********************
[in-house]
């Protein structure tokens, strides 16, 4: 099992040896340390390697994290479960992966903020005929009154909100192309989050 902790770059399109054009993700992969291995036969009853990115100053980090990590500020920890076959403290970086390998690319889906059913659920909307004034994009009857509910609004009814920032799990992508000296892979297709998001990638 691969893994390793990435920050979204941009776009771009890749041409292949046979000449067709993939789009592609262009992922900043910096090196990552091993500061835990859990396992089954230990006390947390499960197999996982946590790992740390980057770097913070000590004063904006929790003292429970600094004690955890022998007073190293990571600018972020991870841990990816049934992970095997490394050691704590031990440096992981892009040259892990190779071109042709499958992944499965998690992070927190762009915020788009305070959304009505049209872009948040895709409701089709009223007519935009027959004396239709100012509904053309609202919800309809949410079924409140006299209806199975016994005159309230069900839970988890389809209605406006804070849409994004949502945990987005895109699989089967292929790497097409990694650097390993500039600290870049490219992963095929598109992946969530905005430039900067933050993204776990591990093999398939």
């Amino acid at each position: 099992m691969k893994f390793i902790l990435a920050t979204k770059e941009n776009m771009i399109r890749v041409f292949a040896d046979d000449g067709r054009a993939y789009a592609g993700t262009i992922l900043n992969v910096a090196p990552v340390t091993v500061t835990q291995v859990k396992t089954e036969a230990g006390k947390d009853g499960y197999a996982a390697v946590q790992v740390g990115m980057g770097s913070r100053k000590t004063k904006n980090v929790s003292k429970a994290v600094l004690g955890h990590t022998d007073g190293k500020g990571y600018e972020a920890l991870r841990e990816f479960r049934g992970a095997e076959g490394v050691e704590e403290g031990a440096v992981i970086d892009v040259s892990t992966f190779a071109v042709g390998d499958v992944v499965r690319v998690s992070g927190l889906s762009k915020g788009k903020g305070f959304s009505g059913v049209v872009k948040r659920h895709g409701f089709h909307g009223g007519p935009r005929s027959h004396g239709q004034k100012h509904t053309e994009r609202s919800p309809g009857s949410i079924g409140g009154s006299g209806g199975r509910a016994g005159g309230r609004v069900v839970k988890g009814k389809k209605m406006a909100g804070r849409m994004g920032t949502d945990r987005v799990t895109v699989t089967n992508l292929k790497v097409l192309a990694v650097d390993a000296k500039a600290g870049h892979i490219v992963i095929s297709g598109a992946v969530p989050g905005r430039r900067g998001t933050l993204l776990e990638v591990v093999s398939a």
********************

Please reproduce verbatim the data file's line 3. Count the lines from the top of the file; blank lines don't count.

């Amino acid at each position: 099992m691969k893994f390793i902790l990435a920050t979204k770059e941009n776009m771009i399109r890749v041409f292949a040896d046979d000449g067709r054009a993939y789009a592609g993700t262009i992922l900043n992969v910096a090196p990552v340390t091993v500061t835990q291995v859990k396992t089954e036969a230990g006390k947390d009853g499960y197999a996982a390697v946590q790992v740390g990115m980057g770097s913070r100053k000590t004063k904006n980090v929790s003292k429970a994290v600094l004690g955890h990590t022998d007073g190293k500020g990571y600018e972020a920890l991870r841990e990816f479960r049934g992970a095997e076959g490394v050691e704590e403290g031990a440096v992981i970086d892009v040259s892990t992966f190779a071109v042709g390998d499958v992944v499965r690319v998690s992070g927190l889906s762009k915020g788009k903020g305070f959304s009505g059913v049209v872009k948040r659920h895709g409701f089709h909307g009223g007519p935009r005929s027959h004396g239709q004034k100012h509904t053309e994009r609202s919800p309809g009857s949410i079924g409140g009154s006299g209806g199975r509910a016994g005159g309230r609004v069900v839970k988890g009814k389809k209605m406006a909100g804070r849409m994004g920032t949502d945990r987005v799990t895109v699989t089967n992508l292929k790497v097409l192309a990694v650097d390993a000296k500039a600290g870049h892979i490219v992963i095929s297709g598109a992946v969530p989050g905005r430039r900067g998001t933050l993204l776990e990638v591990v093999s398939a």